This is the kind of thing we like to see.
Mazda has been seriously busy of late and has recently confirmed five new SUVs for 2022, as well as a new electric platform and some crazy-looking holographic controls. The Japanese auto giant is now working on something way cooler than buttonless dashboards: it is teaching its cars how to tell if you're dying. Mazda is currently working on a new technology that will be able to recognize when drivers are having a medical emergency and promises that this will be a game-changer and a lifesaver since the tech will be able to automatically alert medical services to your plight. Heart patients, you may want to buy a Mazda soon.
The company recently told the media that it has been working closely with major medical institutions, including Tsukuba University Hospital where it has been gathering data on what a healthy driver should look like behind the wheel as opposed to someone slumped over the steering wheel clearly in need of assistance. The idea is to quickly recognize once the driver is in a medical emergency and to bring the car to a safe stop while contacting emergency services. This whole process requires a ton of systems to work together, including the car's autonomous driving system. The new system, currently known as the "Co-Pilot Concept" will flash its hazard lights and sound the horn once it has come to a safe spot, effectively chasing away crackheads, and luring in good Samaritans. The car will also call emergency services on behalf of the driver.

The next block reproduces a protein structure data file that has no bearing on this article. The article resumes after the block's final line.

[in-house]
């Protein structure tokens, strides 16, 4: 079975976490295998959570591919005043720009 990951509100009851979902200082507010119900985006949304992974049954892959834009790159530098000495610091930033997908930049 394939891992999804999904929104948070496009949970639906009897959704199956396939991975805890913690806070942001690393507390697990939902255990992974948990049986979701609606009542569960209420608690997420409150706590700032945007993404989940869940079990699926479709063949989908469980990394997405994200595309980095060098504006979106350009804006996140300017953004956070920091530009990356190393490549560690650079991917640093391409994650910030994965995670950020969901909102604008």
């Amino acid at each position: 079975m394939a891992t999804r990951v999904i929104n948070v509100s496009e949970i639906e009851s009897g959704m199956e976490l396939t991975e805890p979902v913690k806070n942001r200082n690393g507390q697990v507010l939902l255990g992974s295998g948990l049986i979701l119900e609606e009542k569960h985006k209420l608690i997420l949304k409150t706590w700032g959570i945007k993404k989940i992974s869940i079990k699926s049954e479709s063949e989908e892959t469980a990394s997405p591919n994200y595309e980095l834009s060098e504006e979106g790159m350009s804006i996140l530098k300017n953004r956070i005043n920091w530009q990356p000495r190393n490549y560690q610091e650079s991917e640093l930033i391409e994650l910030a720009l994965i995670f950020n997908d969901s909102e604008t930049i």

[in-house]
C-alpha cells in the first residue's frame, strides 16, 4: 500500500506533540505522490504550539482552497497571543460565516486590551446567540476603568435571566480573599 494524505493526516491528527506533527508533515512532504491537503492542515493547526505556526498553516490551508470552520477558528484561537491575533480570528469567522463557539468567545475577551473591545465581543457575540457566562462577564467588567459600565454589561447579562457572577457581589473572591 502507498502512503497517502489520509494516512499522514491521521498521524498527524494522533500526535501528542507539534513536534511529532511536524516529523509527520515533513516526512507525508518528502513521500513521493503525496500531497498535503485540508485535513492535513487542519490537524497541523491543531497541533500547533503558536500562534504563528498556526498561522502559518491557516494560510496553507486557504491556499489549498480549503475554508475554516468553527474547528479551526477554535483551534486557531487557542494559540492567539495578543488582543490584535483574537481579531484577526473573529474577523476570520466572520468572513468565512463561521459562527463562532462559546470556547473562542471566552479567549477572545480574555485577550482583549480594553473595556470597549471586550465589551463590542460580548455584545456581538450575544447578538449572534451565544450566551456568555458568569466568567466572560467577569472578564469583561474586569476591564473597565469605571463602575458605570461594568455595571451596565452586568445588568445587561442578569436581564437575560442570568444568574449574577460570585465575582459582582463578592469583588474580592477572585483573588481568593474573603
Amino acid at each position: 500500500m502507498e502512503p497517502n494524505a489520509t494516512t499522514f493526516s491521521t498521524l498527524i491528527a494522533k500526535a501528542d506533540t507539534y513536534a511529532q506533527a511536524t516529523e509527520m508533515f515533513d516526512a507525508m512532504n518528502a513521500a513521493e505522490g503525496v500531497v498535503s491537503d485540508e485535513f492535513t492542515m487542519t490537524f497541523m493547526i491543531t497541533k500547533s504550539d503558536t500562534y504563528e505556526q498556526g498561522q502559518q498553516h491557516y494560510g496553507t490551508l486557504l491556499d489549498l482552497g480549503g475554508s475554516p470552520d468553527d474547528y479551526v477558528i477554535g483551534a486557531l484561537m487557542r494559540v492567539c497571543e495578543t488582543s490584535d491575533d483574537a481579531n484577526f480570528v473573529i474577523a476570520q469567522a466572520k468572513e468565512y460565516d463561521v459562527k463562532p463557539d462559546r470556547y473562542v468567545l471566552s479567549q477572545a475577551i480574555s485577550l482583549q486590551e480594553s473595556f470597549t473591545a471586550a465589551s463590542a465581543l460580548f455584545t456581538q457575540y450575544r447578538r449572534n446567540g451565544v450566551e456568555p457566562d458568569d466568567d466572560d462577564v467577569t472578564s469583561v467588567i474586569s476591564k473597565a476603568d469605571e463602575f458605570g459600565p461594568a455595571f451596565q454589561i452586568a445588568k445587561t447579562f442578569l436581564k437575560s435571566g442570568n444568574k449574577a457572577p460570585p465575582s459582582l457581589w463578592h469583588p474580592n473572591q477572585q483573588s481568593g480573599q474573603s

People have traditionally been skeptical of tech that wants to take control of their lives, but we can't really see any drawbacks to the new system. The worst that could happen is you just die alone in your car, like so many before you. Similar systems are being developed by major players like Toyota and Volkswagen. Mazda plans to introduce the new technology in Japan, and eventually Europe, with America finally coming once the bugs have been ironed out. Mazda promises that the data collected by this system will remain in the car. Once it's out, we're going to see if a Mazda MX-5 can give you a heart attack from sheer joy.